You may add more comments on how you did your grading and expand on your homeschool philosophy, etc.

Khan Academy provides some ideas here - Sample School Report and Transcripts - BUT this is not the current form that is being used.  If you scroll down to the bottom of this, you will see how they described their homeschool.  I found that helpful.

Would you like to get some support on this from other homeschool moms?  Join our facebook group, College Discussions for Homeschoolers, where this is a popular topic.  Please see more info below.

We can help each other!

Next it's --- Uploading - 

Also in the School Report section you will:

- Upload your teen's transcript.
- Upload your course descriptions

Add them in only a few pages at a time, as that is what is recommended.

Now, let's turn to...


First day on campus.
As the parent, you will fill out this form as the Counselor for your teen.  You have to act as the counselor and do the Counselor Letter Recommendation now.  You can't have someone else do it, that's the new rule.

The same person who filled out the School Report does the Counselor Letter.  And that's you. But that's ok....

This is not hard to do.  Really!

The colleges want to hear from you, and that is a good thing, as you know your student best.  Here's how to get started with that:

Now you have the chance to share about your student directly to the colleges.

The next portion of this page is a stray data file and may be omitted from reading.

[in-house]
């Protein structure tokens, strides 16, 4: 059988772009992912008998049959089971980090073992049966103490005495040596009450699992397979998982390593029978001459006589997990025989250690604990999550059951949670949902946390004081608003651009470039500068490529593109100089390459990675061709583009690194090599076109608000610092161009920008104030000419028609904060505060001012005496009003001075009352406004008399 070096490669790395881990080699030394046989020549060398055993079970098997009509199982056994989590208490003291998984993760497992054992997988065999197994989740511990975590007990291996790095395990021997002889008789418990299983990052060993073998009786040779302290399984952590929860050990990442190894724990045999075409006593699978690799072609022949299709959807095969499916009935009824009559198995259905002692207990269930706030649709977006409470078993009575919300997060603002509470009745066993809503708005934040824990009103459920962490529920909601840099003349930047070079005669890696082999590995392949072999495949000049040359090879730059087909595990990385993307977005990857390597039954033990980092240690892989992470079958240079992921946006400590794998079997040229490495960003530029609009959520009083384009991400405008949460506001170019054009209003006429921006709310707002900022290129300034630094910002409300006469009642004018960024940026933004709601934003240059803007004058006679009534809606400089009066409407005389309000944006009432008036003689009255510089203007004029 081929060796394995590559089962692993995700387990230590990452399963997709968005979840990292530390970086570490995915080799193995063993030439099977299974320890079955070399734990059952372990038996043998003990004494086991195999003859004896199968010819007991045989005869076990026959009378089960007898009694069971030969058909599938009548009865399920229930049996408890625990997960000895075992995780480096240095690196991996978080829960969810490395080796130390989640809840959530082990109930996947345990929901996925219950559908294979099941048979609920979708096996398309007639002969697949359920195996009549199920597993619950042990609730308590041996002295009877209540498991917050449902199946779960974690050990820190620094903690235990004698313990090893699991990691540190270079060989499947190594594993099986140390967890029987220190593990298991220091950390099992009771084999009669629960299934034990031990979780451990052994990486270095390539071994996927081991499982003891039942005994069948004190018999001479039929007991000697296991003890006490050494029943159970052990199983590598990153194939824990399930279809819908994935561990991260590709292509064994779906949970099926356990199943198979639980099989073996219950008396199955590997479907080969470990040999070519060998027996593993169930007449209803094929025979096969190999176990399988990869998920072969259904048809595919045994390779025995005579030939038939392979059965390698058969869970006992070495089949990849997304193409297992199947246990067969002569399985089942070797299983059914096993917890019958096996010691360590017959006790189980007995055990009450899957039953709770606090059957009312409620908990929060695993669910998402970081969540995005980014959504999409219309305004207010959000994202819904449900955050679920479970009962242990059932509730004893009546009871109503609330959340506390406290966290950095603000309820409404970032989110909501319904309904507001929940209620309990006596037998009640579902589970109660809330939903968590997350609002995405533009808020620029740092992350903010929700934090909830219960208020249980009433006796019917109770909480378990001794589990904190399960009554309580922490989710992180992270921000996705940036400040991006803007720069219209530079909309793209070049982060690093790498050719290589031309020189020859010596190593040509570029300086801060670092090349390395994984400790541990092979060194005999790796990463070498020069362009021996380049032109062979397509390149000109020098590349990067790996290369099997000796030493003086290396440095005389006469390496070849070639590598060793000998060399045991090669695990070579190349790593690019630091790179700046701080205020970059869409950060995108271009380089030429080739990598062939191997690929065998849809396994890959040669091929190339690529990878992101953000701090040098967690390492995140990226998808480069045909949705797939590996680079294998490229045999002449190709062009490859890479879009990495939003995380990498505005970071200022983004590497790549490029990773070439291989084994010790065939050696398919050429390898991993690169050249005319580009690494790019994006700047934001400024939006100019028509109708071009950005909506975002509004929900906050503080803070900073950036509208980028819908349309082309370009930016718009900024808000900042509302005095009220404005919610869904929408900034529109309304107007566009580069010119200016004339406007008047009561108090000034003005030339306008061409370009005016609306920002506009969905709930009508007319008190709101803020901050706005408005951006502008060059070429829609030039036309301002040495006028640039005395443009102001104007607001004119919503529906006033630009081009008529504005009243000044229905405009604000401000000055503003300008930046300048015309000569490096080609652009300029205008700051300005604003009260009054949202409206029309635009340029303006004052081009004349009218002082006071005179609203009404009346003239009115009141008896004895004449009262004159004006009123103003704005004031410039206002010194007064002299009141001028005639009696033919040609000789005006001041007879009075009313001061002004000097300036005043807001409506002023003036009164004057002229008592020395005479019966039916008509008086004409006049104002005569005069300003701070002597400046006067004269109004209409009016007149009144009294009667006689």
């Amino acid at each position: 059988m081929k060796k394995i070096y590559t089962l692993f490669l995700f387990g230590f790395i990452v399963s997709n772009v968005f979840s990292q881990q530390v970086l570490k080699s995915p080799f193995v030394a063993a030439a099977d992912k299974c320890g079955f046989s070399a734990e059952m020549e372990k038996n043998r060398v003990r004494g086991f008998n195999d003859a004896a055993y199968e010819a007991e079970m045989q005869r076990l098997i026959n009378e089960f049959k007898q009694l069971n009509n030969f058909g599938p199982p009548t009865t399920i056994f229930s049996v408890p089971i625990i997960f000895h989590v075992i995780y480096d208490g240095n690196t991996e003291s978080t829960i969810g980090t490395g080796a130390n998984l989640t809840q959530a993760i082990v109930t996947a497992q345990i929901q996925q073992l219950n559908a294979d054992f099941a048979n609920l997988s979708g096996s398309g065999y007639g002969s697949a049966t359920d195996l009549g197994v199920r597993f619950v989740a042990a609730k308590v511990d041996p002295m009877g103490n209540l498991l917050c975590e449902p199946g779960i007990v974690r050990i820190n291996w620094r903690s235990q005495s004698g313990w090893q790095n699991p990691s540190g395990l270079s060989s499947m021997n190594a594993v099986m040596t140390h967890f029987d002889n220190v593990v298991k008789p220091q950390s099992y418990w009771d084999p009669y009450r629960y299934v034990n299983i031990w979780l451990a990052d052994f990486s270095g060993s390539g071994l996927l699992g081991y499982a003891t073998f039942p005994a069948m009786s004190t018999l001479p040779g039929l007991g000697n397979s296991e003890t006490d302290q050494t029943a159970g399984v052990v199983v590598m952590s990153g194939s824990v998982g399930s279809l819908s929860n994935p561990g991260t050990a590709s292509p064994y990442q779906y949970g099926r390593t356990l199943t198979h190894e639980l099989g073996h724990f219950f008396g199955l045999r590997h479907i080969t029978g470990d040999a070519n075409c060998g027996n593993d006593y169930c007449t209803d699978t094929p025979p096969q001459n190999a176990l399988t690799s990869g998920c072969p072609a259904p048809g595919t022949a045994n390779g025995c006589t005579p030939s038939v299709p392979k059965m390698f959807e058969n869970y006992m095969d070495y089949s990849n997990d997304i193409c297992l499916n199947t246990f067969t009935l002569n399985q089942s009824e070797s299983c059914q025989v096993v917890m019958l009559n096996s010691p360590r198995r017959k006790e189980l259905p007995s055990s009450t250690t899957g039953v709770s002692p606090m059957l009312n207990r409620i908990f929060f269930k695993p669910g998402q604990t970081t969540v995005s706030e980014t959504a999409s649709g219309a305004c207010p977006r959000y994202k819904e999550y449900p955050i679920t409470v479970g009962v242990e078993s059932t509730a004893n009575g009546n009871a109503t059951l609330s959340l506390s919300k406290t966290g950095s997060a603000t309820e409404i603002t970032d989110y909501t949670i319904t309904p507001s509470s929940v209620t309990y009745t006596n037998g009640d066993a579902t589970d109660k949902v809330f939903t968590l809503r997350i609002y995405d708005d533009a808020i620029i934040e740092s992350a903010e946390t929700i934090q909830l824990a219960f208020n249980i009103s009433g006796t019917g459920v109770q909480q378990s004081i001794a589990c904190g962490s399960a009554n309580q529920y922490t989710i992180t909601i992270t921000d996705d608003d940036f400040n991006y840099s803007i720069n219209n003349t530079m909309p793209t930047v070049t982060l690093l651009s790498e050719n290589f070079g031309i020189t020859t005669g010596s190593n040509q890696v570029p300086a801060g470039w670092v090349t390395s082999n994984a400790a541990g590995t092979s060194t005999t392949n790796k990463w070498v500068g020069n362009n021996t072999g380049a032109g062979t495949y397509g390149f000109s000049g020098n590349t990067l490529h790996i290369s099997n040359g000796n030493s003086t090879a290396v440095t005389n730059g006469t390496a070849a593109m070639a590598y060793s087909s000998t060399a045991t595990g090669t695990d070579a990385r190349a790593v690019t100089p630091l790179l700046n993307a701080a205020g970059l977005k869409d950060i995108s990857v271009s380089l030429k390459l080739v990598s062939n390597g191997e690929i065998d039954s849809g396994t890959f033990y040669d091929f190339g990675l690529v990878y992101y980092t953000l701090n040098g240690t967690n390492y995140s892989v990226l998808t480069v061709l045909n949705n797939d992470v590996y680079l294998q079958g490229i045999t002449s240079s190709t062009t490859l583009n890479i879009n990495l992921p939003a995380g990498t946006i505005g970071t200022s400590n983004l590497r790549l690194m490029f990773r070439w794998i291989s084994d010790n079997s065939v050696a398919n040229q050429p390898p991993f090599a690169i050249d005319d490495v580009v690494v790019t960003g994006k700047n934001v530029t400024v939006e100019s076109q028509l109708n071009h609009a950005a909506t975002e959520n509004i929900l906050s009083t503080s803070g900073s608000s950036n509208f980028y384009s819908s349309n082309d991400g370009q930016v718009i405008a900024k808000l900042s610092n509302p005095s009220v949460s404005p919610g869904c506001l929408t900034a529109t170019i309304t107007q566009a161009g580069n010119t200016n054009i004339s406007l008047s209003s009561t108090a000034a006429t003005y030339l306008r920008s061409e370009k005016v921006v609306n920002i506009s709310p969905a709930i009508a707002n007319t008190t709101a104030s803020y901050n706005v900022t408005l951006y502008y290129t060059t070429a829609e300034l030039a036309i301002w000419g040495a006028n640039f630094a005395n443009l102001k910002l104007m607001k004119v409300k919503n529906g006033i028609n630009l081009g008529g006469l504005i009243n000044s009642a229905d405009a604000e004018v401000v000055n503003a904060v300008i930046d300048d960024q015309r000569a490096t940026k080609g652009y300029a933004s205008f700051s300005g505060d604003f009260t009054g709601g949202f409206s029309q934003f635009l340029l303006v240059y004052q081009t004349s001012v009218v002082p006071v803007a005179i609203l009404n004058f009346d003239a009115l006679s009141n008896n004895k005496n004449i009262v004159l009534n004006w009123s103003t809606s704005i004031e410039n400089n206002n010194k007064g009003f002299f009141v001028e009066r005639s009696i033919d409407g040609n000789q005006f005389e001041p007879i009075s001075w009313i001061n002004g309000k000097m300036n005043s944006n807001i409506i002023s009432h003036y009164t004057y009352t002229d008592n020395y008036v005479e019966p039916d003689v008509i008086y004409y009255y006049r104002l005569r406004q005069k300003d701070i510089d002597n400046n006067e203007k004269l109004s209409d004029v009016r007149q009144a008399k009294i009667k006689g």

You will be asked -  How long you have known student, context, words to describe student.  Then to upload your Letter of Recommendation document OR Provide a short evaluation (1000 words or less)

"Please provide comments that will help us differentiate this student from others.  (max 1000 words).  We especially welcome a broad-based assessment and encourage you to consider describing or addressing- Academic, extracurricular and personal characteristics."

Lee Binz gives some advice on your Counselor Letter here:

"The counselor letter should include a header and salutation, your signature and title.  

You can give your title as Guidance Counselor, Homes Educator, or Homeschool Parent.  It should include enough information about the student to fill a page or two....not longer.  Your goal is to make the letter short and clear...

Don't write about what the student did NOT do, but focus on what they DID do.... This is a letter about what was done, written in the most positive light possible.... Write only about high school, with no mention of grade school or junior high.  Be professional, ensure it is perfectly edited..."

If you feel uncomfortable about dealing with the Counselor Letter, some of my friends have called the Admissions Office of your likely colleges, and asked them for guidance.

Did you know that the colleges use students to answer the phone in Admissions?  So, it is not daunting.  You would just be talking to a kid probably!

 Ask for a supervisor if needed.  Ask them directly what they want to see in the School Profile and the Counselor Recommendation Letter.  I encourage you to do that, as Admissions really does want to help good students get in.

----------------Would you like to connect with other moms who are working on this?--------------------

Join the Facebook Group called the College Discussions for Homeschoolers, where other homesch
ool moms are talking about high school, college and the Common Application.  I have been a moderater of this encouraging group for a year now.

The next step is to get a few more.....


Take a breath.....You have now completed the hard parts and can put your feet up and relax.

Step by step....